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Content production must focus on quality to reach jaded audiences

In a world where content is ubiquitous, increased focus will help some companies rise to the top.

When a methodology is new, there are certain rules of thumb for making it work, exercising caution and being ready to pivot at any moment. When that tactic grows in popularity and hype, a new set of best practices takes over, with leaders having to look through the frenzied media reports and find the real kernel of value within. Then, once a once-fresh strategy has become an industry standard, there is another challenge to approach - how to stay on top of a field that everyone is part of. Content production has run along this route over the past half-decade, demanding that organizations let their digital efforts suit the climate at every turn.

Fatigue is setting in
There is now content on every topic imaginable. Marketing Land contributor Steve Dille recently offered up a warning that this abundance is a challenge that companies will have to overcome. He noted that Sturgeon's Law is taking effect, with huge amounts of material being generated, but nine-tenths of it not being any use to anyone. Dille also gave the compelling example of channel surfing on a TV with a huge variety of channels. Too much media can have a stupefying effect, making everything seem uninteresting. Fortunately, the author also gave some hints about how to stand out in this potentially hostile environment.

Dille noted, as many other have before him, that treating the reader as the center of the content marketing universe is a major point that can transform efforts to make a particular resource visible in a field stocked with them. He pointed out that items not actually resolving viewer issues are simply "spam," something they don't want to deal with. Dille also recommended making an environment that works together across channels. Items should complement one another and all play into a high-level plan to educate the audience. This is a key to building a brand in the digital world.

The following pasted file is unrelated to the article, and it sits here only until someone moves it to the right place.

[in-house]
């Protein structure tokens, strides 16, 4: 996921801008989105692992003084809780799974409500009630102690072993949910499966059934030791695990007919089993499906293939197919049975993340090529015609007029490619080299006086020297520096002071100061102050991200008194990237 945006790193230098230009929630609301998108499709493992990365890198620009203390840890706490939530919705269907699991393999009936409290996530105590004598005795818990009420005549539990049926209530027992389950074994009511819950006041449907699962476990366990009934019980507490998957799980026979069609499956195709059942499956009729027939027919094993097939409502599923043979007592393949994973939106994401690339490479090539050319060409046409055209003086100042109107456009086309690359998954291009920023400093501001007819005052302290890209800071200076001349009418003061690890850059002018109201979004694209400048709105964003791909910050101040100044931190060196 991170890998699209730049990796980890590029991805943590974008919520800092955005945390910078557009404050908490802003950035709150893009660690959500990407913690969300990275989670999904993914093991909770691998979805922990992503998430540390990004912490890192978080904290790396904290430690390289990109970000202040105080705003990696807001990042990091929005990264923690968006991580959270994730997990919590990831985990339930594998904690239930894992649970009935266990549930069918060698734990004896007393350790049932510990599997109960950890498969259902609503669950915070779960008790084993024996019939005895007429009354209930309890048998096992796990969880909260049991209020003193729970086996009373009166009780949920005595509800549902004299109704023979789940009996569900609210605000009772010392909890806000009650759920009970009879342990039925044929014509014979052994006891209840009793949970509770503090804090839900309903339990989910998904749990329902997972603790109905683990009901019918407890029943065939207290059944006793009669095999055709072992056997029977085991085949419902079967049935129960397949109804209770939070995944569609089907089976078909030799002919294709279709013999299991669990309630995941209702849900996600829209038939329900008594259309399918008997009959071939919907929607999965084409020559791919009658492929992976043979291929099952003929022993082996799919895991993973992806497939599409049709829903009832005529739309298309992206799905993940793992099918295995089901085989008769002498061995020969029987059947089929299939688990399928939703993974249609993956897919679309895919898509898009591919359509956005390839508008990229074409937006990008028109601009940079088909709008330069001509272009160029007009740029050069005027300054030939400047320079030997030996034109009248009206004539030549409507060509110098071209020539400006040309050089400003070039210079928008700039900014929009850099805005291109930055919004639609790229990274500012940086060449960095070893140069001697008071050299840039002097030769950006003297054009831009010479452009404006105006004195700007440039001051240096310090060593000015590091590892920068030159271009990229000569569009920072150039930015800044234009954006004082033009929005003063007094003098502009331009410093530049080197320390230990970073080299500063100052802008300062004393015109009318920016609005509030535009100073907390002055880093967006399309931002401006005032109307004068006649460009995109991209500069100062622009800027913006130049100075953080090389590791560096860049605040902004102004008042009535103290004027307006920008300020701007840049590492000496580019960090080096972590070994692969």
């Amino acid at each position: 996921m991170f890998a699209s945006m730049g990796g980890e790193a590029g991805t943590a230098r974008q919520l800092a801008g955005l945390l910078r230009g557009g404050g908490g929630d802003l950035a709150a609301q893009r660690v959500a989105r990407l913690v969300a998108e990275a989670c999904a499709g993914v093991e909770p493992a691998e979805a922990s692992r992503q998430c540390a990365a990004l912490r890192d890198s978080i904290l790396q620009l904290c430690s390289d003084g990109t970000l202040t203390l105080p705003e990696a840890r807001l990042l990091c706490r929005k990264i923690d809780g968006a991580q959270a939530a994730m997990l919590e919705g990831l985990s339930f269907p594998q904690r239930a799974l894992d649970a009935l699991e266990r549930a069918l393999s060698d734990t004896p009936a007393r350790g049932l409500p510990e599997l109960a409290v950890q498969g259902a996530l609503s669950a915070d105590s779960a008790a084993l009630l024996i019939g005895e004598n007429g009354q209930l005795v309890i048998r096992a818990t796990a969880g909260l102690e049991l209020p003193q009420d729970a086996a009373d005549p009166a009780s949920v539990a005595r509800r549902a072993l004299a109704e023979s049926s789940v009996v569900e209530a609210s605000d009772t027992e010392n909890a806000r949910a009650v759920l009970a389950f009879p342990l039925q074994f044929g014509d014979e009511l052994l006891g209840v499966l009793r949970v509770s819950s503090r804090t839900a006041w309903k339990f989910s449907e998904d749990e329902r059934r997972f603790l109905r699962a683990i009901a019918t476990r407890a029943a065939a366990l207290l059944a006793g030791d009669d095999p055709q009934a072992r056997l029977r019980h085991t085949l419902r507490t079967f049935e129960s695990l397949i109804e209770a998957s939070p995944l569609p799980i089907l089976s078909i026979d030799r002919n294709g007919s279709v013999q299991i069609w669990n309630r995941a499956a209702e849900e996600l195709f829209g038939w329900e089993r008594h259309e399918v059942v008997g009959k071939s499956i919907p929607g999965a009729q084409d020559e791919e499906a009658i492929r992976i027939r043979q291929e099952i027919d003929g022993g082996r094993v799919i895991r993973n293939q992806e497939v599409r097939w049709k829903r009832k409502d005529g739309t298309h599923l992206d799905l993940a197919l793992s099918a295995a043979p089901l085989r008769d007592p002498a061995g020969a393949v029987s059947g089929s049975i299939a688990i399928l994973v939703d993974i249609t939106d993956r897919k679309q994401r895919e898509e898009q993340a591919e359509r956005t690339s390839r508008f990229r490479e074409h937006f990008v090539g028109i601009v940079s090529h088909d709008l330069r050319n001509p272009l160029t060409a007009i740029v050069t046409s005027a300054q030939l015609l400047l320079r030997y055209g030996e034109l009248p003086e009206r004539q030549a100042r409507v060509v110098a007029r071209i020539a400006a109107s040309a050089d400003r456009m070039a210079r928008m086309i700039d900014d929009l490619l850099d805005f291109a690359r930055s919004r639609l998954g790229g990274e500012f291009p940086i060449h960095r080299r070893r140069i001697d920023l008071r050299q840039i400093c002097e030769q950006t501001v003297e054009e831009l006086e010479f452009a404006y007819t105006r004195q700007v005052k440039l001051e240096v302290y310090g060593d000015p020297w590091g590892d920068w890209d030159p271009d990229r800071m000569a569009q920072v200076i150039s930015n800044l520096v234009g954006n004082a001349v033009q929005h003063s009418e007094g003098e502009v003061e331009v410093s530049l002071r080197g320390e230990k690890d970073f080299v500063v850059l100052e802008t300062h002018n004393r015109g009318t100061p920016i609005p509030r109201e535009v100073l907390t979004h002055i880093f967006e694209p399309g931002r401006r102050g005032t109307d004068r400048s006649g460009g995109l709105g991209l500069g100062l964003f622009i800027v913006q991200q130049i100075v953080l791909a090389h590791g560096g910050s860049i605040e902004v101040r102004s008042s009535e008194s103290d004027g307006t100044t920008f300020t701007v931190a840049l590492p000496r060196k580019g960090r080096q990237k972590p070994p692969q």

There is also something to be said for taking an analytical approach to previous releases. Dille called for close auditing and testing of messages to see what exactly viewers are interested in. Making assumptions before publishing can only go so far. Fearlessly testing those suppositions and applying the data to the next wave of documents might be what turns a company into a go-to resource for viewers. One of the most potentially important variables to examine is mobile compatibility, as Dille also mentioned that the handheld device revolution has been one of the engines driving content's rise.

Helpful mobile answers
That desire for mobile interaction may only become more significant as time passes. ClickZ contributor Mathew Sweezey recently tackled questions of mobile content marketing and noted that this approach may not have the traction it deserves in the B2B space. He recommended changes such as responsive landing page design to ensure the bond between browsing buyers and the companies eager to serve them is closer. He presented Radicati Group, LinkedIn and Savings.com research to underline the mobile imperative, stating that mobility is becoming a default way to interact with the Internet across disciplines, though not all B2B marketers believe so yet.

Digital Content Development
B2B Publishing

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